In English, many things are named after a particular country – but have you ever wondered what those things are called in those countries?
1alquitrán de hulla masculinebefore noun coal tar soap — jabón de brea masculine
- These compounds once came from the distillation of coal tar, and the dyes are still known as coal-tar dyes.
- The first detailed studies involved applying coal tar to the skin of animals.
- Exposure of mice to the combination of UV rays and coal tar produced skin tumors in only 3 months.
- The former site is a vacant former industrial site, contaminated with coal tar and other industrial by-products.
- But coal tar and petroleum are not the only source for pitch.
- This form of creosote, a mixture of chemicals created by distilling coal tar, is toxic in large amounts or after extended exposure.
- Shampoos with coal tar may be used three times a week.
- Now we can move forward from 1919 to the 1930s, when a team of scientists at the University of Wisconsin and another team at the University of Tokyo made the observation that coal tar causes skin cancer.
- The only non-sugar sweetener at present licensed for use in most countries is saccharin, a synthetic substance made from coal tar.
- Bath additives containing coal tar are particularly helpful in the treatment of psoriasis, although some people do not like the smell.
- Common aromatic compounds other than benzene include toluene, naphthalene, and anthracene, all of which are present in coal tar or creosote.
- One ingredient, coal tar, is a known or suspected human carcinogen.
- Because coal tar is messy and malodorous and can stain clothing, nighttime application is recommended.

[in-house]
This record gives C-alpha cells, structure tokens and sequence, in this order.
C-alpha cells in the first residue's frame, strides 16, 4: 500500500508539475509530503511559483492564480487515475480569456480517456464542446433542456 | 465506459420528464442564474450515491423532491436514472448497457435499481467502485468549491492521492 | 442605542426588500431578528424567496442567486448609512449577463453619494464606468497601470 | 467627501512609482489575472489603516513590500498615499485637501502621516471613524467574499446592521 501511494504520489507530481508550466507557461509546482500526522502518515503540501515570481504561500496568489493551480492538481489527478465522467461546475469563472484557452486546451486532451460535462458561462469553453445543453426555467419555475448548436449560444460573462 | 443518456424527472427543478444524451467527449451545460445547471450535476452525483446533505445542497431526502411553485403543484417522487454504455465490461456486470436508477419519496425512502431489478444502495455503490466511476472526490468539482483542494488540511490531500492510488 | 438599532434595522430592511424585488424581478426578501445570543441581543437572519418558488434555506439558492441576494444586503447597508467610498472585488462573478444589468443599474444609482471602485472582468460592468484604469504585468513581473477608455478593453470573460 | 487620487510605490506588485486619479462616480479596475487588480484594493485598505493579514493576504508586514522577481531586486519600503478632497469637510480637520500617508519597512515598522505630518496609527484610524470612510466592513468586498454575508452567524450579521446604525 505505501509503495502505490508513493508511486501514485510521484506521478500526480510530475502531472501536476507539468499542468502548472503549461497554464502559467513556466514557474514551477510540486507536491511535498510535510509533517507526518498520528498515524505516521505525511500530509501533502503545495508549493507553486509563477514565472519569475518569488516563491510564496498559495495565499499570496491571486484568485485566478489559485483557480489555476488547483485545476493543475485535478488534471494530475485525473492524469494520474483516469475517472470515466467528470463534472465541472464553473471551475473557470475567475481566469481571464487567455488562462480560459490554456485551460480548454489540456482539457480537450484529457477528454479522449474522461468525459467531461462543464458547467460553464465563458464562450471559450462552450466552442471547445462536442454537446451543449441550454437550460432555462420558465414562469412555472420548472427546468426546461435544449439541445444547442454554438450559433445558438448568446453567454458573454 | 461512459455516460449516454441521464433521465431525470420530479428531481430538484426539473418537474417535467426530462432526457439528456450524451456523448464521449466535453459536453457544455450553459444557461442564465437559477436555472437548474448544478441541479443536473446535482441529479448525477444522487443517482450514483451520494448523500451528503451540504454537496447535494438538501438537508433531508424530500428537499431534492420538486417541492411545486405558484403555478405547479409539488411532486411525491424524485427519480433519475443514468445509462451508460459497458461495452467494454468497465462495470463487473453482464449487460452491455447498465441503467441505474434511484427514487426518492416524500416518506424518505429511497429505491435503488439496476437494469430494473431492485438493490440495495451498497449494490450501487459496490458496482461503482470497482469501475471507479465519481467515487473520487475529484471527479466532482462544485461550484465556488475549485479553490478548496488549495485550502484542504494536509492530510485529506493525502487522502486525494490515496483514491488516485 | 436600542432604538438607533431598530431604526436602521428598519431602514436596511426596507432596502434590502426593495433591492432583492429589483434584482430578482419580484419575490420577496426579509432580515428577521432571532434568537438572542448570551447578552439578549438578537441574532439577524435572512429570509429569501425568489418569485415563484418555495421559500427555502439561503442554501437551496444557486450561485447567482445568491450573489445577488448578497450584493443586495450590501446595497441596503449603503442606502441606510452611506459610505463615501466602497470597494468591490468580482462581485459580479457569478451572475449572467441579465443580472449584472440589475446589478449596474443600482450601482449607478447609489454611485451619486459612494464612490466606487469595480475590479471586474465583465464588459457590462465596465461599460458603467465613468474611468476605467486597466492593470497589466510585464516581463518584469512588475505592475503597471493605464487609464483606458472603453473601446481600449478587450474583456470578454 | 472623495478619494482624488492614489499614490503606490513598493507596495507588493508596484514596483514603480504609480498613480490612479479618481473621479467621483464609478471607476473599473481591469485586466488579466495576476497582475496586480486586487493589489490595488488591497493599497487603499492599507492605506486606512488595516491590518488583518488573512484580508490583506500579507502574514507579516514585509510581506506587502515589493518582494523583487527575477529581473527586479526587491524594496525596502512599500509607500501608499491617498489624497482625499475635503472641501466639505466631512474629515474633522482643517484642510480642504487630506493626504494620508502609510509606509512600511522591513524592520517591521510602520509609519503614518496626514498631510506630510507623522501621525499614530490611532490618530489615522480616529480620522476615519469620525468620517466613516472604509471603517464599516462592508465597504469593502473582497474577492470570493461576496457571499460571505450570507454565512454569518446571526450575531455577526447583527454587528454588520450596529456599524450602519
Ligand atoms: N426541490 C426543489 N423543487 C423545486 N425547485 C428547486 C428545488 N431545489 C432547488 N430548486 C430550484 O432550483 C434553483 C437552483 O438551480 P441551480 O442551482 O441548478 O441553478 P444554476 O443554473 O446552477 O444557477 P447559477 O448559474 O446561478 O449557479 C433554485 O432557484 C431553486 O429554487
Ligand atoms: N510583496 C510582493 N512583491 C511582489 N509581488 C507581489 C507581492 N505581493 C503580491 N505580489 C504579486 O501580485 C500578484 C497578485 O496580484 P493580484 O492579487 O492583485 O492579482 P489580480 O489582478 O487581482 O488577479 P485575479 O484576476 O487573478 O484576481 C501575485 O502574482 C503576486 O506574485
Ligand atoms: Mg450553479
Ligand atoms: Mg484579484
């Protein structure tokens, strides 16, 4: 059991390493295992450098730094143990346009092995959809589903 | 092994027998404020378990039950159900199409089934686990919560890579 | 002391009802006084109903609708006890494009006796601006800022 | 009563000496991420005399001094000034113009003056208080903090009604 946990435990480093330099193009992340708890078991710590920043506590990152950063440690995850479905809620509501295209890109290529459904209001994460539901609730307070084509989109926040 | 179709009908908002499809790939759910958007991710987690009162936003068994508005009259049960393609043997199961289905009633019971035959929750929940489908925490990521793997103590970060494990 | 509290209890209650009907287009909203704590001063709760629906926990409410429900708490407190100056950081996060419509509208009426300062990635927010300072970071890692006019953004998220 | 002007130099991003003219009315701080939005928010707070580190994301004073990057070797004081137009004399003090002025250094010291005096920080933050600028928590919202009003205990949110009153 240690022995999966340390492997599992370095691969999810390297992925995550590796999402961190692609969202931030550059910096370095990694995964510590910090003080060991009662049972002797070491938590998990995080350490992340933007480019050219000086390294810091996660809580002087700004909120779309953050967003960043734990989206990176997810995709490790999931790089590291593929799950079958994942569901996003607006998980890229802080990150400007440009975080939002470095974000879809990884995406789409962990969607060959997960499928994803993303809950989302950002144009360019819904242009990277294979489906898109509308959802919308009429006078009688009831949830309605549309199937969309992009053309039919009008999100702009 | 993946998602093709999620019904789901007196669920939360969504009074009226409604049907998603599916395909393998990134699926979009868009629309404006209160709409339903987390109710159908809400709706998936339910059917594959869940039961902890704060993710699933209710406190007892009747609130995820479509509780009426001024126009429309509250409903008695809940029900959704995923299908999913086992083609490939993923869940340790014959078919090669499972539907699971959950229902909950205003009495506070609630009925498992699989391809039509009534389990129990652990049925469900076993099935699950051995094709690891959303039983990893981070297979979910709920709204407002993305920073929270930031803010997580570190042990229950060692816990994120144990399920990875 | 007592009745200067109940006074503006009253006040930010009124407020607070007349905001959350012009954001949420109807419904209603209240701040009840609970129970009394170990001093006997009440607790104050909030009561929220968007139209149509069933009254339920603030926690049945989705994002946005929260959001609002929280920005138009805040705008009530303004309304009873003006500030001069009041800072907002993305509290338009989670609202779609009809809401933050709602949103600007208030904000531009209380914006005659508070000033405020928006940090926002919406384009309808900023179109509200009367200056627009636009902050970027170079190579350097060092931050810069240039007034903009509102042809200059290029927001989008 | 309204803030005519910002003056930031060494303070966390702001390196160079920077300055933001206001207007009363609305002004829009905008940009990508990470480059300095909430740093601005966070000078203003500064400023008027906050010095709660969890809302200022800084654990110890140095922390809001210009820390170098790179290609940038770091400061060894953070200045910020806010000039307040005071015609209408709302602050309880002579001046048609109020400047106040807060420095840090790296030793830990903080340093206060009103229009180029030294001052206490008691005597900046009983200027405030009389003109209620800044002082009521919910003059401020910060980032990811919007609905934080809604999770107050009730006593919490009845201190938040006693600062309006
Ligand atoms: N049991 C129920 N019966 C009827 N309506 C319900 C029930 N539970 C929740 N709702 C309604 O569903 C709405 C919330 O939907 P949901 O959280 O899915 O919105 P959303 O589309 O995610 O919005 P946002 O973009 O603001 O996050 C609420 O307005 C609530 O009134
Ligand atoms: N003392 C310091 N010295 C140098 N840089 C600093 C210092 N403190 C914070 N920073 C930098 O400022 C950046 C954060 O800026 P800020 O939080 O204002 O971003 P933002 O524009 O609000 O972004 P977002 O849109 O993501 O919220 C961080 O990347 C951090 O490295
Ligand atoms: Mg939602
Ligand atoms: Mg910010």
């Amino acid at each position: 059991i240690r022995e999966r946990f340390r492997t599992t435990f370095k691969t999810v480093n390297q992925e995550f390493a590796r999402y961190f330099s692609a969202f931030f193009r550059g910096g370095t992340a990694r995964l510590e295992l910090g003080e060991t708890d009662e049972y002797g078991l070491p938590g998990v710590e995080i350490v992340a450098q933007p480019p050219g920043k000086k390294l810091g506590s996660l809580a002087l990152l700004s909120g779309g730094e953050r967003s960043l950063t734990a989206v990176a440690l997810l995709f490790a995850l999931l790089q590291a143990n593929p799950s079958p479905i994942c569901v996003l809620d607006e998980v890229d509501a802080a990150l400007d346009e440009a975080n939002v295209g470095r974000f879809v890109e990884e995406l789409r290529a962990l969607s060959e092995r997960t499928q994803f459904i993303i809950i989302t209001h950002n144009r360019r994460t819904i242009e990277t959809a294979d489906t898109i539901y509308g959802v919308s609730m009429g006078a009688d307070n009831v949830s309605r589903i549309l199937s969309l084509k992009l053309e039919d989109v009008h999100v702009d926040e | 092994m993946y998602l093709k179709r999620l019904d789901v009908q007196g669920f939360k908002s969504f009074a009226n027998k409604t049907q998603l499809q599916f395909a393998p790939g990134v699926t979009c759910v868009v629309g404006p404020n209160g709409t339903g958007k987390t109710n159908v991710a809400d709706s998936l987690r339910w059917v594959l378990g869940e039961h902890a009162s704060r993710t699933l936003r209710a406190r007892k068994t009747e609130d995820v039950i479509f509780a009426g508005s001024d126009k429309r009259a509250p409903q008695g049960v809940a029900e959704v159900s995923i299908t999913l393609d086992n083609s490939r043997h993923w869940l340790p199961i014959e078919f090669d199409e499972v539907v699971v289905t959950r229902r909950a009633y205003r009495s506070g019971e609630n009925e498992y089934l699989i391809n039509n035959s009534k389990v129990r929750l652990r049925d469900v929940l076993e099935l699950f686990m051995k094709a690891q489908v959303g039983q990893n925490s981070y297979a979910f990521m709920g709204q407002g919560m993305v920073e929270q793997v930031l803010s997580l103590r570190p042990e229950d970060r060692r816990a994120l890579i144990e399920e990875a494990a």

- Derived chiefly from petroleum and coal tar, aromatic hydrocarbons tend to be reactive.
- Seborrhoeic eczema may be treated with creams or shampoos which contain anti-fungal medication or compounds containing selenium or coal tar are often effective.
- Coal tar and soot were implicated in the elevated skin cancer incidence found in the refining, shale oil, and coal tar industries in the late nineteenth century.
- Anti-dandruff shampoos containing coal tar, pyrithione zinc, salicylic acid or selenium sulfide can be used as advised by a specialist.
- Creosote, a derivative of coal tar that became an important wood treatment in the late 1800s and early 1900s, is now banned in some states because it contains many carcinogens and toxins.
- For years, people afflicted with the itchy skin condition used stinky coal tar derivatives to alleviate their symptoms.
- All of the so-called coal tar or synthetic dyes are derivatives of benzene, an important organic compound capable of combining in an infinite number of ways with radicals and elements to form complex compounds.
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